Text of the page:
Matching Baseball Skills with Defensive Position

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HomeBlogsJack Perconte's blogMatching Baseball Skills with Defensive Position
Matching Baseball Skills with Defensive Position
Matching Baseball Skills with Defensive Position

Finding Defensive Position that Agrees with Baseball Skills

Determining the best defensive position for young ballplayers based on their baseball skills requires some advanced knowledge of baseball. Each defensive baseball position requires necessary baseball skills, so players have a chance at defensive success. You may have seen an infographic going around which has the standard spots for each youth player on your team. It is funny and somewhat accurate, having the following:
First baseman tallest kid
Second baseman smallest kid
Shortstop Best player
3rd base strongest kid
Left field nicest kid
Centerfield fastest kid
Right field slowest kid
Catcher toughest kid
Pitcher coach's kid
Yes funny. I would add you could make the shortstop the other coach's kid, not necessarily the best, and the catcher the bravest kid along with being the toughest.
All joking aside, youth coaches must begin to determine the best defensive baseball positions for players, especially as they reach the little league level of baseball. Youth baseball coaches must learn each player's defensive strengths and weaknesses for determining the best position for them in a game, near and long-term. Having players at the wrong spots can discourage some kids to the point they no longer want to play baseball. Something as little as having a player who is not ready for an in field position can be a detriment to their confidence. On the other hand, putting a player in an outfield position too often can cause them to get bored with the little action that may come their way.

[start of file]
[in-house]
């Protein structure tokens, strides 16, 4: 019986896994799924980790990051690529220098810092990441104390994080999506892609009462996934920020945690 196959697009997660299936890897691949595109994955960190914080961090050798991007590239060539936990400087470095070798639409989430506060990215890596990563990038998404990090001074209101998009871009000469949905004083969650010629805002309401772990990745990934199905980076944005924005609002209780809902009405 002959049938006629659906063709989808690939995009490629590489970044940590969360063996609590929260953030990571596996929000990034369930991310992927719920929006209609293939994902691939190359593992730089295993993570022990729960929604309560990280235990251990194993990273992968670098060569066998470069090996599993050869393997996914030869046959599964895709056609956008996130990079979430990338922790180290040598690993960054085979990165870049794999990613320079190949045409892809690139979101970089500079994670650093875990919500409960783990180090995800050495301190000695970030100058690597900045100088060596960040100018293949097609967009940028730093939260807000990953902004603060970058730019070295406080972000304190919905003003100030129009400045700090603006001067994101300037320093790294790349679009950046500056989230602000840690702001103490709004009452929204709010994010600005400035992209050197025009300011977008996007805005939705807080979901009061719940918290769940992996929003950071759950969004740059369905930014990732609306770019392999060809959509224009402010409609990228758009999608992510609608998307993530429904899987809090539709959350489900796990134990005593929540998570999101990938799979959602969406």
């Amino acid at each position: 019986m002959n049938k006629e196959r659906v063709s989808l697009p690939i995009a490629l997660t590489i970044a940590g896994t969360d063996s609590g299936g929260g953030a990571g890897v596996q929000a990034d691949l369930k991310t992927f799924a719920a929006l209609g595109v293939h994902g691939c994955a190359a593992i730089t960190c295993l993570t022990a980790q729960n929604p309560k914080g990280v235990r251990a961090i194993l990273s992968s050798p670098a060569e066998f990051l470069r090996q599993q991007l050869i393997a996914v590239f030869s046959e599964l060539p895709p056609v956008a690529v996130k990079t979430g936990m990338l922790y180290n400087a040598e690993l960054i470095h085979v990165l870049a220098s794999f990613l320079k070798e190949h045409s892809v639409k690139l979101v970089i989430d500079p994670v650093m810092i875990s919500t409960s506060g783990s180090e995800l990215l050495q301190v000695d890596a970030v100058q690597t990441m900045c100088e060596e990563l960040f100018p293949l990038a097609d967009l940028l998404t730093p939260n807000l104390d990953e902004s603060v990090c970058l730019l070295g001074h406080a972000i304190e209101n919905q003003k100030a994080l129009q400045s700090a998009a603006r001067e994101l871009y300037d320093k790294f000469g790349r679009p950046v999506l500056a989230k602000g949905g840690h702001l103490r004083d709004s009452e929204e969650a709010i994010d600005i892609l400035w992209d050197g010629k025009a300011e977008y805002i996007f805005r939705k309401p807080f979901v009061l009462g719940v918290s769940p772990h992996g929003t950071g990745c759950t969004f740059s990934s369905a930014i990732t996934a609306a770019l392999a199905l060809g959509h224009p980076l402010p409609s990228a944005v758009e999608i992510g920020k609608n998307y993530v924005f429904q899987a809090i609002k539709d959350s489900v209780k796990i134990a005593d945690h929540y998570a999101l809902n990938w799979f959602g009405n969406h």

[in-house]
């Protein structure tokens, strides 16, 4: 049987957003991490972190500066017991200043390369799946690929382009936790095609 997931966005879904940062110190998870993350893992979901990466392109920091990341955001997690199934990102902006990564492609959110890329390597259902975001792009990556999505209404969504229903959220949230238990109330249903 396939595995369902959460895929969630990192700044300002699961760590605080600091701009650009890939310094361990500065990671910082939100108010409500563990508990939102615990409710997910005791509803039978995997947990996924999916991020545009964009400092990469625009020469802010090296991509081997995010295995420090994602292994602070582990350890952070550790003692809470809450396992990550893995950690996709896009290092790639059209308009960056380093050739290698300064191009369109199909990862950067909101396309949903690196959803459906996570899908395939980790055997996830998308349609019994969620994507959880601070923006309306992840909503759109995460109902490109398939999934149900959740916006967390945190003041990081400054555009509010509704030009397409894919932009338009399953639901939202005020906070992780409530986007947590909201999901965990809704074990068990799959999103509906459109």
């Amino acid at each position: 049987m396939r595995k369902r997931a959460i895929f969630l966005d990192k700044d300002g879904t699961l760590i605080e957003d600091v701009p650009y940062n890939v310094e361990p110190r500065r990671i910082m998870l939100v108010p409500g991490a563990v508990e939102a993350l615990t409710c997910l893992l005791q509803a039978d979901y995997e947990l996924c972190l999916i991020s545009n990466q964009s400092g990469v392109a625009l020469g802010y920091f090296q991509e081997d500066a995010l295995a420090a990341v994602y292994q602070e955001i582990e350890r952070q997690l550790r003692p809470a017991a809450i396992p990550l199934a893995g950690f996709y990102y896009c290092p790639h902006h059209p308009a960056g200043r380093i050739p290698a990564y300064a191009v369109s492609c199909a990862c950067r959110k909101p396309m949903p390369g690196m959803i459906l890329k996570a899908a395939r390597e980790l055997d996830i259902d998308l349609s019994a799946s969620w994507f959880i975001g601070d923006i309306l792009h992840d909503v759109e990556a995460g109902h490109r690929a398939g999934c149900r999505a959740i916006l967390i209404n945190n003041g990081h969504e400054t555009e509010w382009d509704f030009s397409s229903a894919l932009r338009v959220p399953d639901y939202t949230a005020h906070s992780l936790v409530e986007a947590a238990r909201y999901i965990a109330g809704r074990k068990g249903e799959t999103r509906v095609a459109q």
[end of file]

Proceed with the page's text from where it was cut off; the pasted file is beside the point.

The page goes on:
One of the first things to consider is a player's size and athleticism. At the same, coaches may want to analyze the size of their parents because that may help determine a player's future positioning. When it is apparent a player will have a large, robust body frame, coaches may encourage and teach them the corner positions of baseball like 1st and 3rd base, along with the catching position. Players should have a definite interest in catching before trying them there though, as it takes a specific type of mentality to put the gear on and sit behind the batter.
Following are defensive baseball tips that coaches should use to help players find a suitable position which matches their baseball skills. Of course, learning many positions at a young age is never a bad thing, as many kids play different positions in future years, as the competition level increases. As players age and find out the baseball position that best suits them, coaches can work on defensive strategy more to help them win games, and especially the close games.

Best Baseball Skills for Each Defensive Position